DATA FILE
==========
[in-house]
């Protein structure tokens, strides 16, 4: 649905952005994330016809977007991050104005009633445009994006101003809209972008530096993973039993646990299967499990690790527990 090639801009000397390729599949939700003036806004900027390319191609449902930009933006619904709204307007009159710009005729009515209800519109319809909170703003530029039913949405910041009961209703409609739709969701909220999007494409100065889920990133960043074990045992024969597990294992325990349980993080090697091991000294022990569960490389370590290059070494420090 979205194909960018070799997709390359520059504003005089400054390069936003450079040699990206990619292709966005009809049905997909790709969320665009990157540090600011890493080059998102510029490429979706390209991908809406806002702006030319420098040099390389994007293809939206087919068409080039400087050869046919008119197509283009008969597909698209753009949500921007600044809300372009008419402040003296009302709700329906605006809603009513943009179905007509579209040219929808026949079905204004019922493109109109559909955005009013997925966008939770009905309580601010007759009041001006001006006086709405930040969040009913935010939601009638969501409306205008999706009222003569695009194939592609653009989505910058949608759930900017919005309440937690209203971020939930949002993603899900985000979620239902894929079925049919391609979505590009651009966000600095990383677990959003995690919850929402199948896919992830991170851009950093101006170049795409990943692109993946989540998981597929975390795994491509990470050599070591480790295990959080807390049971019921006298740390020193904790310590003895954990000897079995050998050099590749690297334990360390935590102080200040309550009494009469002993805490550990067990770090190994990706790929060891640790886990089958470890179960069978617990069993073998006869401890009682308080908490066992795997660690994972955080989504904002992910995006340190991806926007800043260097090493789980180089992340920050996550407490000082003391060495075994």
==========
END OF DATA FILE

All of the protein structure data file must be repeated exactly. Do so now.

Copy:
[in-house]
């Protein structure tokens, strides 16, 4: 649905952005994330016809977007991050104005009633445009994006101003809209972008530096993973039993646990299967499990690790527990 090639801009000397390729599949939700003036806004900027390319191609449902930009933006619904709204307007009159710009005729009515209800519109319809909170703003530029039913949405910041009961209703409609739709969701909220999007494409100065889920990133960043074990045992024969597990294992325990349980993080090697091991000294022990569960490389370590290059070494420090 979205194909960018070799997709390359520059504003005089400054390069936003450079040699990206990619292709966005009809049905997909790709969320665009990157540090600011890493080059998102510029490429979706390209991908809406806002702006030319420098040099390389994007293809939206087919068409080039400087050869046919008119197509283009008969597909698209753009949500921007600044809300372009008419402040003296009302709700329906605006809603009513943009179905007509579209040219929808026949079905204004019922493109109109559909955005009013997925966008939770009905309580601010007759009041001006001006006086709405930040969040009913935010939601009638969501409306205008999706009222003569695009194939592609653009989505910058949608759930900017919005309440937690209203971020939930949002993603899900985000979620239902894929079925049919391609979505590009651009966000600095990383677990959003995690919850929402199948896919992830991170851009950093101006170049795409990943692109993946989540998981597929975390795994491509990470050599070591480790295990959080807390049971019921006298740390020193904790310590003895954990000897079995050998050099590749690297334990360390935590102080200040309550009494009469002993805490550990067990770090190994990706790929060891640790886990089958470890179960069978617990069993073998006869401890009682308080908490066992795997660690994972955080989504904002992910995006340190991806926007800043260097090493789980180089992340920050996550407490000082003391060495075994």